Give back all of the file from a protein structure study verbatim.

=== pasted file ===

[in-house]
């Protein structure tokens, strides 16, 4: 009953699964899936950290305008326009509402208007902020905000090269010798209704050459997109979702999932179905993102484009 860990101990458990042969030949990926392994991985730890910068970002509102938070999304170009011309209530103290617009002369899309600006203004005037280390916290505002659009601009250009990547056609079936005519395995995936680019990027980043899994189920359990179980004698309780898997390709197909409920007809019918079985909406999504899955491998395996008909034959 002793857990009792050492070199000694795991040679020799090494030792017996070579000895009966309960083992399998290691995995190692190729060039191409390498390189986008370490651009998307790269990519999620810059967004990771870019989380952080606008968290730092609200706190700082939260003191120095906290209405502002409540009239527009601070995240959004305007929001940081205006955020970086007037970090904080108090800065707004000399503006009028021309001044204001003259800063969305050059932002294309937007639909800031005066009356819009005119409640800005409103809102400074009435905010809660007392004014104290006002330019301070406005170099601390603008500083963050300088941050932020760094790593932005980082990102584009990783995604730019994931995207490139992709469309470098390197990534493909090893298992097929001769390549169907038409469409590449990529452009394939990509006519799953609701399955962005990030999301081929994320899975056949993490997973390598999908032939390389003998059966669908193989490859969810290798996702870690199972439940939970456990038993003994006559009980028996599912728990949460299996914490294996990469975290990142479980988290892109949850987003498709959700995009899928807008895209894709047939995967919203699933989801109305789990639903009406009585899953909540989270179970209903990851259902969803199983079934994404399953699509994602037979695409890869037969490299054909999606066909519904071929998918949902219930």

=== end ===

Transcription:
[in-house]
């Protein structure tokens, strides 16, 4: 009953699964899936950290305008326009509402208007902020905000090269010798209704050459997109979702999932179905993102484009 860990101990458990042969030949990926392994991985730890910068970002509102938070999304170009011309209530103290617009002369899309600006203004005037280390916290505002659009601009250009990547056609079936005519395995995936680019990027980043899994189920359990179980004698309780898997390709197909409920007809019918079985909406999504899955491998395996008909034959 002793857990009792050492070199000694795991040679020799090494030792017996070579000895009966309960083992399998290691995995190692190729060039191409390498390189986008370490651009998307790269990519999620810059967004990771870019989380952080606008968290730092609200706190700082939260003191120095906290209405502002409540009239527009601070995240959004305007929001940081205006955020970086007037970090904080108090800065707004000399503006009028021309001044204001003259800063969305050059932002294309937007639909800031005066009356819009005119409640800005409103809102400074009435905010809660007392004014104290006002330019301070406005170099601390603008500083963050300088941050932020760094790593932005980082990102584009990783995604730019994931995207490139992709469309470098390197990534493909090893298992097929001769390549169907038409469409590449990529452009394939990509006519799953609701399955962005990030999301081929994320899975056949993490997973390598999908032939390389003998059966669908193989490859969810290798996702870690199972439940939970456990038993003994006559009980028996599912728990949460299996914490294996990469975290990142479980988290892109949850987003498709959700995009899928807008895209894709047939995967919203699933989801109305789990639903009406009585899953909540989270179970209903990851259902969803199983079934994404399953699509994602037979695409890869037969490299054909999606066909519904071929998918949902219930």